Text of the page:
I used both variations at night time, because the range does not currently have SPF in it (I think enough people have clamored for it, so we’ll probably see it roll out sooner rather than later).  I loved the Purely Nourishing Cream for Dry Skin, because it worked well as a night cream on my dry skin.  Normal to Dry didn’t hydrate as well as the cream did, which I expected.  If this had SPF in it, I would definitely consider using it during the day time, when I prefer a lighter weight product.  It works better for my skin during the summer, so I think it’s a better fit for normal skin rather than dry.  I didn’t notice any differences in hydration between either formula, though.  I didn’t feel less hydrated by using the Combination (which one might have expected) but the same.

The formula is really lightweight, which is my favorite part about it, and it dries down within a minute.  It spreads easily across the skin without feeling like you need gobs of the stuff for good coverage.  It comes in a convenient skinny cylinder with a pump for easy and sanitary application.  I love pumps, because you can figure out just how much you need and stick with that amount each time.  I’d consider repurchasing as a daytime moisturizer if they included SPF, but I’d rather use the Cream for Dry Skin at night time based on my skin needs.

Ingredients in Combination: Water/Aqua/Eau, Dicaprylyl Carbonate, Cocoglycerides, Jojoba Esters, Behenyl Alcohol, Sorbitan Stearate, Cetyl Alcohol, Caprylic/Capric Triglyceride, Glycerin, Soil Minerals, Propanediol, Prunus Armeniaca (Apricot) Kernel Oil, Lecithin, Retinyl Palmitate, Tocopheryl Acetate, Lonicera Caprifolium (Honeysuckle) Flower Extract, Glycine Soja (Soybean) Sterols, Linoleic Acid, Phospholipids, Honey, Panthenol, Sucrose Cocoate, Lonicera Japonica (Honeysuckle) Flower Extract, Glycine Soja (Soybean) Oil, Lavendula Hybrida Oil, Lavendula Angustifolia (Lavender) Oil, Avena Sativa (Oat) Kernel Extract, Punica Granatum Sterols, Tamarindus Indica Seed Polysaccharide, Trehalose, Sodium Hyaluronate, Acacia Dealbata Flower/Stem Extract, Aspalathus Linearis Extract, Anthemis NobIlis Flower Oil, Aspalathus Linearis Leaf Extract, Camellia Oleifera Leaf Extract, Camellia Sinensis Leaf Extract, Chamomilla Recutita (Matracaria) Flower Extract, Coffea Arabica (Coffee) Seed Extract, Glycyrrhiza Glabra (Licorice) Root Extract, Spiraea Ulmaria Extract, Centella Asiatica Leaf Extract, Myrothamnus Flabellifolia Leaf/Stem Extract, Magnesium Ascorbyl Phosphate, Tocopherol, Benzyl Alcohol, Polysorbate 60, Limonene, Carbomer, Dehydroacetic Acid, Butylene Glycol, Linalool, Microcrystalline Cellulose, Xanthan Gum, Cellulose Gum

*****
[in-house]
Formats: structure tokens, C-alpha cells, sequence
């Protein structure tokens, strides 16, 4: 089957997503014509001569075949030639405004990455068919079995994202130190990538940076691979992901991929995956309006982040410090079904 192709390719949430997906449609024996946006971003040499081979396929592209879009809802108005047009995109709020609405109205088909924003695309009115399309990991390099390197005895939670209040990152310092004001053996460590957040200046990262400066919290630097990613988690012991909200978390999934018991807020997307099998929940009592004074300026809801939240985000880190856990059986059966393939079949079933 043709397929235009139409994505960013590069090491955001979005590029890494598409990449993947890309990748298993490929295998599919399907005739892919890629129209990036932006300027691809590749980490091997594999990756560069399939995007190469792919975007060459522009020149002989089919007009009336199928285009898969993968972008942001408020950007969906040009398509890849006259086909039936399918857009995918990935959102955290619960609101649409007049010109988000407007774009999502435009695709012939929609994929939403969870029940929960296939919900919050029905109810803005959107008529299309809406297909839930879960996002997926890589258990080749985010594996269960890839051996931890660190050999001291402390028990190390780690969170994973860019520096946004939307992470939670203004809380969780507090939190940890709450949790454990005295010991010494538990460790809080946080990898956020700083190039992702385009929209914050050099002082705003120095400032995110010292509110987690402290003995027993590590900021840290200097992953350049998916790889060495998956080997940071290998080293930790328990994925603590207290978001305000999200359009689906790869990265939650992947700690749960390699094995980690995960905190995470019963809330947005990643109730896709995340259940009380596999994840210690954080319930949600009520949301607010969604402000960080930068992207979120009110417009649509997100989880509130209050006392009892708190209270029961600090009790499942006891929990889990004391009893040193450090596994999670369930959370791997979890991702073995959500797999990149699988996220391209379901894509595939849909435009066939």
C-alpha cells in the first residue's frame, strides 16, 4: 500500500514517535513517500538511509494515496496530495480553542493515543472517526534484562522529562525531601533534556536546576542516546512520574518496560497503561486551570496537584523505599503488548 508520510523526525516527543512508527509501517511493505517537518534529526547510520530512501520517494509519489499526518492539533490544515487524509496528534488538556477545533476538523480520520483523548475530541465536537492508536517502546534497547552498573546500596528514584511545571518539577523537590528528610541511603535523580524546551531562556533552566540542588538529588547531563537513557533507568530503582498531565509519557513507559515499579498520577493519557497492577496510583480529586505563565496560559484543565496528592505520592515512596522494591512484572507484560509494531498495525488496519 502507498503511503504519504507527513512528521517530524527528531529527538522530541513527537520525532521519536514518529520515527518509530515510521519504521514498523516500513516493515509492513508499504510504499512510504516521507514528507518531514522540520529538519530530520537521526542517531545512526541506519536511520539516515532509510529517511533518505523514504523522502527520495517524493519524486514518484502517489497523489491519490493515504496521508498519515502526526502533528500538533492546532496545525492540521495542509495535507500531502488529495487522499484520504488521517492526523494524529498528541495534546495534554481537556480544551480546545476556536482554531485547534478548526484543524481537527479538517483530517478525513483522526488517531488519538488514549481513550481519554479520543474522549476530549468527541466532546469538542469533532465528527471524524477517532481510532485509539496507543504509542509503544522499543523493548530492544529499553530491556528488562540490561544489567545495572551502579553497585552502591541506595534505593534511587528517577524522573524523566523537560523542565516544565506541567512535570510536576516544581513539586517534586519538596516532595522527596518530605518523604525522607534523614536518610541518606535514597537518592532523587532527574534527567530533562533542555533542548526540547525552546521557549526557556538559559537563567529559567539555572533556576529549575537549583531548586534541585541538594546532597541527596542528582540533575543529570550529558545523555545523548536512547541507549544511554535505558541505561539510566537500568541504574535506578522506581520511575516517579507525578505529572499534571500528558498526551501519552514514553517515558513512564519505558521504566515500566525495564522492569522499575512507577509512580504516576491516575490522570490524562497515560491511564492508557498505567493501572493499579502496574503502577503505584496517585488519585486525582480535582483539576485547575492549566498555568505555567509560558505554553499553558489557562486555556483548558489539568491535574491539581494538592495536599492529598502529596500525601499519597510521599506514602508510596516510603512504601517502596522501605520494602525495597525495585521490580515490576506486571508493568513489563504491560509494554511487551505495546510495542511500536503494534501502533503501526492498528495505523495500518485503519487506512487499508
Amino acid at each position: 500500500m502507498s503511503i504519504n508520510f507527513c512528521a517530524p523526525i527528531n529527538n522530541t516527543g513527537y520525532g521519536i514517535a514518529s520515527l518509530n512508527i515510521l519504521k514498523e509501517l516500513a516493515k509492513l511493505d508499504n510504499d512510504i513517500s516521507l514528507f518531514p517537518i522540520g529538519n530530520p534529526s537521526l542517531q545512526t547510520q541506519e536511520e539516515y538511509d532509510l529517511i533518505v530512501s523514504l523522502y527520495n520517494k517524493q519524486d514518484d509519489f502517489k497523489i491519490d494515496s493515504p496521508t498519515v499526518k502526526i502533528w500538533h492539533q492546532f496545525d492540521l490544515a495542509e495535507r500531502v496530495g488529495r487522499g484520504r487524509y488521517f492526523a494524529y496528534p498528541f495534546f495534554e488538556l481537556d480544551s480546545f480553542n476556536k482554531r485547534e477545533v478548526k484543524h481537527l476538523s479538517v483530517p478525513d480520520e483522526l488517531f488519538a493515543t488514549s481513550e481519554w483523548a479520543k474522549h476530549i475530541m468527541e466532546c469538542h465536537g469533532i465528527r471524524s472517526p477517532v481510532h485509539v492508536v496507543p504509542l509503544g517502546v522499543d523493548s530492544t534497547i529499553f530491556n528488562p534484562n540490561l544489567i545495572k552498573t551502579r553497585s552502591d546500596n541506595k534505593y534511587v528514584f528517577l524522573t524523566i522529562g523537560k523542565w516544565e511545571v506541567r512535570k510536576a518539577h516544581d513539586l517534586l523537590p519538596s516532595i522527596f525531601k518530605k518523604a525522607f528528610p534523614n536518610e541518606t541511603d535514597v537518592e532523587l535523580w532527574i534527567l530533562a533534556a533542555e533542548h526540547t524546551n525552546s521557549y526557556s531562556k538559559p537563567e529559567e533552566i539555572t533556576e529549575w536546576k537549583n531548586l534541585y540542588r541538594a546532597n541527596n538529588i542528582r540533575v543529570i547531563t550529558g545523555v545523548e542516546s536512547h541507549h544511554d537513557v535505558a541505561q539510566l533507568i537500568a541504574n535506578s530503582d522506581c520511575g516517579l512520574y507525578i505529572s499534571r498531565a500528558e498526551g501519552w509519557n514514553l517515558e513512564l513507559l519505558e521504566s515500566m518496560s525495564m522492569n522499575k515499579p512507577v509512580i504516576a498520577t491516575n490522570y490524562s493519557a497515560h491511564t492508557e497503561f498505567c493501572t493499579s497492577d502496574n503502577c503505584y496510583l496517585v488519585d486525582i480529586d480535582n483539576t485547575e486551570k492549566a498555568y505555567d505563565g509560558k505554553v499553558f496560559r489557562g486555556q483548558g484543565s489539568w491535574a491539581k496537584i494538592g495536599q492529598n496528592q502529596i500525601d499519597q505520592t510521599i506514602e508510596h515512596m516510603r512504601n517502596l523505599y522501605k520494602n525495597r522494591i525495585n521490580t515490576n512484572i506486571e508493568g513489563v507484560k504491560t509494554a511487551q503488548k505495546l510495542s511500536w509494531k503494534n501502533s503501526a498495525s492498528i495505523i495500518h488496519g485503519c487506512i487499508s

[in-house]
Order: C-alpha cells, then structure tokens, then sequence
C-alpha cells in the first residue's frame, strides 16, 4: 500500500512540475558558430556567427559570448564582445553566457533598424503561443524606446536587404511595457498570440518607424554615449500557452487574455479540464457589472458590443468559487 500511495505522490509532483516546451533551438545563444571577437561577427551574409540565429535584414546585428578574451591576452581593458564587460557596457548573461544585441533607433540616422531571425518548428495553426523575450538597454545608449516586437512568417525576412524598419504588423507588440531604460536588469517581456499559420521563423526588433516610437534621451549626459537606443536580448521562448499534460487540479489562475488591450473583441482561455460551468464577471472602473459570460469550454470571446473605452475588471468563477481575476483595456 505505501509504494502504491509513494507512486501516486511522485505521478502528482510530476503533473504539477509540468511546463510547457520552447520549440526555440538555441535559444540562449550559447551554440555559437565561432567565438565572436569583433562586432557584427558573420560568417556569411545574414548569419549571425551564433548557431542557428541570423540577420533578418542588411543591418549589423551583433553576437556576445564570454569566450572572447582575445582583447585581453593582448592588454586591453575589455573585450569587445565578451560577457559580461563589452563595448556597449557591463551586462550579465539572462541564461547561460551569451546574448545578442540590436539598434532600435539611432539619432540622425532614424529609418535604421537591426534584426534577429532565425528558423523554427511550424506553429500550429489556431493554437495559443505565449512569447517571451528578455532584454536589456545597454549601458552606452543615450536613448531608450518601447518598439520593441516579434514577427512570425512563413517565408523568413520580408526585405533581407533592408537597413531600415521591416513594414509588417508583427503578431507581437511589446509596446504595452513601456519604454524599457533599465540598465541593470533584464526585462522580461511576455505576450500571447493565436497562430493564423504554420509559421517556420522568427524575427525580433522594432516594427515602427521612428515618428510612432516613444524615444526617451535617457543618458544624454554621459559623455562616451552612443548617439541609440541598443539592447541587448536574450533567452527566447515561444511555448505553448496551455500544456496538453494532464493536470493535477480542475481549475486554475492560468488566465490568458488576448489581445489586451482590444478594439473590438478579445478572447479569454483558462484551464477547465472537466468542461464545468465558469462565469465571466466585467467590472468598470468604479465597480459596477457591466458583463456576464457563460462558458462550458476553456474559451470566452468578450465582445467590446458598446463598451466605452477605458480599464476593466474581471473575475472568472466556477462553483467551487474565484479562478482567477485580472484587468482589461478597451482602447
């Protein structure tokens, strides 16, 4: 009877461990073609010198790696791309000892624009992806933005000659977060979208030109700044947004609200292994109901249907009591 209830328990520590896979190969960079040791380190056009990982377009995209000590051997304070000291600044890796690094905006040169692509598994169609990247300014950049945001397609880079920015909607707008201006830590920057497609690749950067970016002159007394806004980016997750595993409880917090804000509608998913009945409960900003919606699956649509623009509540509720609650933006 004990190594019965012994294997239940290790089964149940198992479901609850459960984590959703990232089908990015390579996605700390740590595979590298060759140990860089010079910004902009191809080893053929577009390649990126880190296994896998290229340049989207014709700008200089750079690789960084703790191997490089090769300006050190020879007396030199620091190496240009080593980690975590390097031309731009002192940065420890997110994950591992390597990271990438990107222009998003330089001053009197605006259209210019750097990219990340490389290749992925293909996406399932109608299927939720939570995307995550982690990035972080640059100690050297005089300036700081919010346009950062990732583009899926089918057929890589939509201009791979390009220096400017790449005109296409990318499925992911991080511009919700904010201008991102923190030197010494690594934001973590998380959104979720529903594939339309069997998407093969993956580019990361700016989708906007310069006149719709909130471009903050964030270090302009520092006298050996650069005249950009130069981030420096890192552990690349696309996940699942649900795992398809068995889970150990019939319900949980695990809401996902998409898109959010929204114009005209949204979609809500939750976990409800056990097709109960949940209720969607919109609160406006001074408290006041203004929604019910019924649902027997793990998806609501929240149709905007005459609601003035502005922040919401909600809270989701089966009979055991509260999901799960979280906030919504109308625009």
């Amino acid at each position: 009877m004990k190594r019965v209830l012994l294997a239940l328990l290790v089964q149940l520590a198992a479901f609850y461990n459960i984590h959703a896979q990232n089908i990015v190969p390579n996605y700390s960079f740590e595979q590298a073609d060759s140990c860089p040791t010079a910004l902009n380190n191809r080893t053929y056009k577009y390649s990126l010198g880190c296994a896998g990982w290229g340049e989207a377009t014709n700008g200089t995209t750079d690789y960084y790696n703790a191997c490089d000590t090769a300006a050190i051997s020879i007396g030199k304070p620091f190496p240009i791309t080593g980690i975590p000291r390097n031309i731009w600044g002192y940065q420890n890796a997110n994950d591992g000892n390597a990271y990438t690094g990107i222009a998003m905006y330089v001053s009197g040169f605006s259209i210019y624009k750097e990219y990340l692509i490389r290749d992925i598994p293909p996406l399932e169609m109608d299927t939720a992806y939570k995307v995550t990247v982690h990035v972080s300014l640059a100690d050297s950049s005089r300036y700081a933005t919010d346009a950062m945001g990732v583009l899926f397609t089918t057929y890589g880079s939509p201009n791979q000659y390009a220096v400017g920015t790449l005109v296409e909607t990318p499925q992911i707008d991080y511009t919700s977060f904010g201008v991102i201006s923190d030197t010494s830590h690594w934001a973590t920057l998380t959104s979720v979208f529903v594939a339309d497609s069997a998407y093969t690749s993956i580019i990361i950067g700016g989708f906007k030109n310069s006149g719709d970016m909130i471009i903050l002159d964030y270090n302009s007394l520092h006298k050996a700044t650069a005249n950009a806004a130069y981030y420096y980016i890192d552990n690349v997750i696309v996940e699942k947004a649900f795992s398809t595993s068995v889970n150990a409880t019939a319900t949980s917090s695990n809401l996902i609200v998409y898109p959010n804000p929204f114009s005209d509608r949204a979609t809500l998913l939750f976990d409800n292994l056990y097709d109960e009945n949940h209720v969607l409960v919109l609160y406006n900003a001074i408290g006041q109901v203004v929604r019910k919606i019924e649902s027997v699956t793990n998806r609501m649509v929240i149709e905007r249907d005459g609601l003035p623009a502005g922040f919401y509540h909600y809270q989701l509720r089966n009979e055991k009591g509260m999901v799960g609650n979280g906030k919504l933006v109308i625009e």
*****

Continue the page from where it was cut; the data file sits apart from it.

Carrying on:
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Jurlique Lavender Hydrating Mist Review & Photos


Jurlique Lavender Hydrating Mist

Jurlique Lavender Hydrating Mist

Jurlique Lavender Hydrating Mist ($31.00 for 3.3 fl. oz.) is described as “a daily replenishing mist with the calming scent of lavender that tones and soothes the complexion. Ideal for dry skin types.” To use, shake the bottle and then gently mist the face (and closing eyes and month) “to fresh and tone.”

The real downside to this product without having even tried it? Alcohol is listed as the second ingredient, and alcohol-based toners often do more harm than good, as alcohol can be drying. I looked through the ingredient lists for some of Jurlique’s other Toning Mists and found alcohol listed in those, too — and it’s unfortunate, because this particular formulation is touted as hydrating.

Admittedly, I didn’t read the ingredient list before initially testing (lesson: don’t assume anything, no matter the brand), and after a week or so of using this before bed, I was wondering why the current skincare regimen I was using suddenly seemed less effective. This was the only product I changed-up, and my skin felt a little drier.  It could be weather-related, too — I don’t think this product did all that much for me either way. Since my skin was feeling tighter and less hydrated, I stopped using it after that point.

The spray concept is interesting, but it doesn’t distribute evenly.  If you spray from too far away, the air around you gets most of product, while if you spray too close to your face, then you end up with a lot of product in a small area.  It feels refreshing when sprayed, particularly after a walk outdoors and the like, but a spray of cool or room temperature water will do the same. The lavender scent is very earthy and herbal, pleasant without being synthetic or sweetened.

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Coola Mango Sport Suncare SPF 45 Review


Coola Sport SPF 45

Coola Mango Sport Suncare SPF 45